The Carleton University Research Achievement Awards are administered by the Office of the Vice-President (Research and International). The purpose of these awards is to recognize outstanding research achievements. The awards were established in 1989 to enhance the quality of research and to recognize research excellence. The recipients’ terms run from May to April.

View past winners.

2019 Research Achievement Award Recipients

Peter Andrée

Department of Political Science, Faculty of Public Affairs

Project: Civil Society Engagement in Food System Co-governance

Prof. Andrée leads the Community First: Impacts of Community Engagement (CFICE) partnership research project that has worked with dozens of universities and hundreds of non-profit organization partners across Canada since 2012. His project builds on CFICE connections. ‘Civil Society Engagement in Food System Co-governance’ will examine the growing role of civil society organizations in creating and guiding an integrated National Food Policy for Canada.

Onita D. Basu

Department of Civil and Environmental Engineering, Faculty of Engineering and Design

Project: Investigating Novel Biofiltration Media to Improve Drinking Water Quality

Climate change had led to increasingly unpredictable high rainfall patterns in Canada which lead to an increased release of pollutants in our rivers and lakes. Research into new treatment technologies to remove these pollutant spikes is of paramount importance. Dr. Basu and her research team will develop and investigate the capacity of a novel filtration media to produce safe drinking water in a resilient, sustainable manner to mitigate and adapt to the challenges of climate change in drinking water.

Mark Boulay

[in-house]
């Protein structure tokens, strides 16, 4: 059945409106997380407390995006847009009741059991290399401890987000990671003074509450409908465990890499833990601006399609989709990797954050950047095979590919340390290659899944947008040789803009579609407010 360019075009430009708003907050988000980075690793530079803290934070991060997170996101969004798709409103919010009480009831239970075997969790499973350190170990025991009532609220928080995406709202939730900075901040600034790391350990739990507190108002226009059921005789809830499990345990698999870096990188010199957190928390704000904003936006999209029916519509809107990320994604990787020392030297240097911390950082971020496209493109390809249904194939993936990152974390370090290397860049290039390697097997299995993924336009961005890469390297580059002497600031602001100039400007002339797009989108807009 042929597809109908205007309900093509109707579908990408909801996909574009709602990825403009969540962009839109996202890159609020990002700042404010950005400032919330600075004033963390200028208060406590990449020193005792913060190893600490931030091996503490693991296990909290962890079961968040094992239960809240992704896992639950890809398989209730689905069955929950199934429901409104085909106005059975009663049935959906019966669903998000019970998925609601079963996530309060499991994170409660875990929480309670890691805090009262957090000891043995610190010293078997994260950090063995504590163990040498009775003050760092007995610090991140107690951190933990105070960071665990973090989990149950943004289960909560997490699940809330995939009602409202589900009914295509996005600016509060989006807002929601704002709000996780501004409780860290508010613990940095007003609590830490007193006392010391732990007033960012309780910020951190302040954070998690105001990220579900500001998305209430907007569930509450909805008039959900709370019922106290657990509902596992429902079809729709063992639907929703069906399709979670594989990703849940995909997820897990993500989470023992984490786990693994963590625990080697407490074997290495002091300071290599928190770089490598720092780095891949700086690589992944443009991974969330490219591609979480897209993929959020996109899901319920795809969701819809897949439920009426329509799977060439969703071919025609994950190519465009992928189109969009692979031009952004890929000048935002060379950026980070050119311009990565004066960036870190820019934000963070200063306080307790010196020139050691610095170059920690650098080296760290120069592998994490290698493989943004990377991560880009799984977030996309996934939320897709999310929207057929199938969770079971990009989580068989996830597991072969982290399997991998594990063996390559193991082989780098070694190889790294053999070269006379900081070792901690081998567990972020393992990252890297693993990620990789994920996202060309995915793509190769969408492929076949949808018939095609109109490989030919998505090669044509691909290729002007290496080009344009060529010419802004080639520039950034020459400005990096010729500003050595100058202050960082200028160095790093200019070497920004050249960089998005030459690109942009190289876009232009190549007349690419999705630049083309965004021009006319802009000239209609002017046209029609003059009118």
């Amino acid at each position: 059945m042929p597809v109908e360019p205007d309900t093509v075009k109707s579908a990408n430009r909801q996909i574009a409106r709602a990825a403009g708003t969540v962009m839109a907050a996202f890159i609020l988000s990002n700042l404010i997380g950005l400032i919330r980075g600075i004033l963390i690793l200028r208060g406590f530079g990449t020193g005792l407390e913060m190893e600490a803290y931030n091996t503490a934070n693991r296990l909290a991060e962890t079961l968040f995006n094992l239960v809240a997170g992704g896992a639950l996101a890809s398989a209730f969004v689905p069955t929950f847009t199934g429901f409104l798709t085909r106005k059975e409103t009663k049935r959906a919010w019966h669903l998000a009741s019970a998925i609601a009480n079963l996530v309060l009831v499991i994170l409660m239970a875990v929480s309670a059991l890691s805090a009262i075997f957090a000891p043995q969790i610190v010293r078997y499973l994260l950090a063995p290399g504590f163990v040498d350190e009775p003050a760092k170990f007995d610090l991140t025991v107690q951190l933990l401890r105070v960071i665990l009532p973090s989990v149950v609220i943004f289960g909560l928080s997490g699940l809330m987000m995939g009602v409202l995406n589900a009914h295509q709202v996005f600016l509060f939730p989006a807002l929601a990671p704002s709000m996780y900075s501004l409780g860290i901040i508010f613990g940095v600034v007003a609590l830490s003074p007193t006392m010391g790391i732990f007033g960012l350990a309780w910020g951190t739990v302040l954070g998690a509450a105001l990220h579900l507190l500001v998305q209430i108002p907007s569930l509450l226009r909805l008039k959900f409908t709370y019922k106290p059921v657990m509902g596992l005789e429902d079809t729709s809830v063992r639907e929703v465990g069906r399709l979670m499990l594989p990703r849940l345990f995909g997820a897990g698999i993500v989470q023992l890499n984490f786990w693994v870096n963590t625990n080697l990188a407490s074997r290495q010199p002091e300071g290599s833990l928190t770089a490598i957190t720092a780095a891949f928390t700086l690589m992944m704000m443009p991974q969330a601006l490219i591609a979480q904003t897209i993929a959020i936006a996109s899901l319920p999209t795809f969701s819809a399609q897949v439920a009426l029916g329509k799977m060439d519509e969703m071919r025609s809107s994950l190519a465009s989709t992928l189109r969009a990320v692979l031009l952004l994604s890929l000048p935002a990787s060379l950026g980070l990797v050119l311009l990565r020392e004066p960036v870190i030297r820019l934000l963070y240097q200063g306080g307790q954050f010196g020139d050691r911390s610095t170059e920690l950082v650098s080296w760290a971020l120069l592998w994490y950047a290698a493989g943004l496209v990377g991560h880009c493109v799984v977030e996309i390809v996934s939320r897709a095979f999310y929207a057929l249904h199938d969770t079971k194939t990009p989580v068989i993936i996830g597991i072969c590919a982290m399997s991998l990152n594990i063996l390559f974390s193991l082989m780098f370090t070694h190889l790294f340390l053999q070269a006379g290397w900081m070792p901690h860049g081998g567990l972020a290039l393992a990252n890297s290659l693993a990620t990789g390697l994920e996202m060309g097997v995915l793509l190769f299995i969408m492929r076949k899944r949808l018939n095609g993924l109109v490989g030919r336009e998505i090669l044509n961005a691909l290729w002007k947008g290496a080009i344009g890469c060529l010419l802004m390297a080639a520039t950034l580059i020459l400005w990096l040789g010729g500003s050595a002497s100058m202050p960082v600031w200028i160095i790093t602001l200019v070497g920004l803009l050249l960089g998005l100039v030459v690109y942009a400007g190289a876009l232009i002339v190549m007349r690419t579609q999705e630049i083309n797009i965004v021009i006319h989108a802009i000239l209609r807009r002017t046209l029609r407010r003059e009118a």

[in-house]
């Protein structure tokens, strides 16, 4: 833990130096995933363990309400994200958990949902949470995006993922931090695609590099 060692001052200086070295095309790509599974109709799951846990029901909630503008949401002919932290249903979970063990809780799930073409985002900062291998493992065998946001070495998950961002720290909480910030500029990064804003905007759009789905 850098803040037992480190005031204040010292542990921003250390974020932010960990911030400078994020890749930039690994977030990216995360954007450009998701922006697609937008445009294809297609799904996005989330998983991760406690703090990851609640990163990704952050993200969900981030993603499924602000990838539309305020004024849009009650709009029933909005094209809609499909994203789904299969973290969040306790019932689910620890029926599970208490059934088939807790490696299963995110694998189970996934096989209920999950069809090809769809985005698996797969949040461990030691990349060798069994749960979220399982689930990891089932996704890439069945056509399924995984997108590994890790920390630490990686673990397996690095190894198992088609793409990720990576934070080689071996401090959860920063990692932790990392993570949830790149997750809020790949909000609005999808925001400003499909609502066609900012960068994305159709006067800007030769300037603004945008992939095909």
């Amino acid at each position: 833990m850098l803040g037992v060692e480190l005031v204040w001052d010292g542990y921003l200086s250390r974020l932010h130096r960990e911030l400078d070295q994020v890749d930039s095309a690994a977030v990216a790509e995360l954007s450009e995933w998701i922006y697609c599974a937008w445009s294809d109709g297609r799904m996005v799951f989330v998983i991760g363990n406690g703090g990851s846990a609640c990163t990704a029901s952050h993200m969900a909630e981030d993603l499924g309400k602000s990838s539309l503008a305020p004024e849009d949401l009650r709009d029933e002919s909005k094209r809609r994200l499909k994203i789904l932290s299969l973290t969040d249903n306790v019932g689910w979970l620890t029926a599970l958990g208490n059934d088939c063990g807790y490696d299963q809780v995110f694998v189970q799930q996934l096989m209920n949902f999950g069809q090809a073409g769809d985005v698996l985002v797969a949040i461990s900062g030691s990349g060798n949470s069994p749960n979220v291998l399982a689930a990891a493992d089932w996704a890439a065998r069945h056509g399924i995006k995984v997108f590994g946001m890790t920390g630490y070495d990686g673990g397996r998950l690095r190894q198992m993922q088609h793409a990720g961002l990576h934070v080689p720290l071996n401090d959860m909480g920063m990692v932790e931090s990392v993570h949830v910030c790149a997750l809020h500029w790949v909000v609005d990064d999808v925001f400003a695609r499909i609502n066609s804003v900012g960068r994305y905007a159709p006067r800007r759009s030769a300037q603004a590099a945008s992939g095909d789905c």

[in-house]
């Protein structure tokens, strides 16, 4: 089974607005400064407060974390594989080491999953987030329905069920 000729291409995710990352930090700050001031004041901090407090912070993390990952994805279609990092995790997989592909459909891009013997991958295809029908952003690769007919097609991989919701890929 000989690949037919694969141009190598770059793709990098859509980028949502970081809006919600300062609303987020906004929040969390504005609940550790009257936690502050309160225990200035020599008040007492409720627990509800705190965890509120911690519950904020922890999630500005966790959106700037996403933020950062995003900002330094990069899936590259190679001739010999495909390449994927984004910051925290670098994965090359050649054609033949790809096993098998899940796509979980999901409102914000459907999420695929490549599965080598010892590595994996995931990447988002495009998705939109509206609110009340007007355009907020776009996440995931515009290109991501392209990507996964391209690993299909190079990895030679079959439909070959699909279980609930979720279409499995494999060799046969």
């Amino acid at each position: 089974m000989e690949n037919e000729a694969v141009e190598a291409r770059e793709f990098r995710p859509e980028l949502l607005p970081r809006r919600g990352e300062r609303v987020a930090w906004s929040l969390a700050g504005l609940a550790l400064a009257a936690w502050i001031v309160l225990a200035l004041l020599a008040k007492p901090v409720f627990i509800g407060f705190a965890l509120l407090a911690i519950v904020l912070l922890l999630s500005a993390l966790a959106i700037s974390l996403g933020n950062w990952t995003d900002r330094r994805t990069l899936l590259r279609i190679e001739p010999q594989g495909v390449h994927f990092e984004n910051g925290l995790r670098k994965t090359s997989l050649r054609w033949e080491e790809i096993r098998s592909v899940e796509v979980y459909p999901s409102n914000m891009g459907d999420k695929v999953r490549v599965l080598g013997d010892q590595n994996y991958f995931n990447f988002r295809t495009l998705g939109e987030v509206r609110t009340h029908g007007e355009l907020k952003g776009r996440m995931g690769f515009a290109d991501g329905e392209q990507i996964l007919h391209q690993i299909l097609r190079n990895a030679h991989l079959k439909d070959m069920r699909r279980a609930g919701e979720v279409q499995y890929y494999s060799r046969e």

Department of Physics, Faculty of Science

Project: A Global Program for Dark Matter Detection

Understanding the nature of dark matter, which accounts for most of the matter in the universe, is one of the most important topics in particle physics. DEAP-3600 has been searching for dark matter at SNOLAB since 2016 and has achieved the most sensitive search for dark matter with liquid argon. This research program, making use of a new CFI-funded noble detector laboratory at Carleton, enables the development of an ultimate dark matter detector with about 300 tonnes of argon, and with a new global argon dark matter collaboration, will extend sensitivity by over a factor of 100, enabling the potential discovery of this dominant constituent of our universe.

Sarah Phillips Casteel

Department of English Language and Literature, Faculty of Arts and Social Sciences

Project: Global Itineraries of Holocaust Memory: Black Victims of Nazi Persecution in Literature and Art

Black people’s experiences of Nazi persecution remain an understudied and poorly documented dimension of wartime history. Conscious of this invisibility, African diaspora writers and visual artists have sought to fill this gap in the archive and to integrate the stories of black victims into the collective memory of the Holocaust. Prof. Phillips Casteel’s interdisciplinary book project examines this literary and artistic corpus and considers how the memorial and testimonial functions of art become more urgent in the context of a neglected victim group.

Robert J. Coplan

Department of Psychology, Faculty of Arts and Social Sciences

Project: The Costs and Benefits of Solitude in Childhood and Adolescence

Although the experience of solitude is a ubiquitous phenomenon across the lifespan, individuals display wide ranging differences in their motivations and responses to spending time alone. Yet, we still know relatively little about the potential costs and, in particular, the possible benefits of solitude at different developmental stages. This award will help support an ongoing program of research more closely examining the causes and consequences of spending time alone from childhood to young adulthood.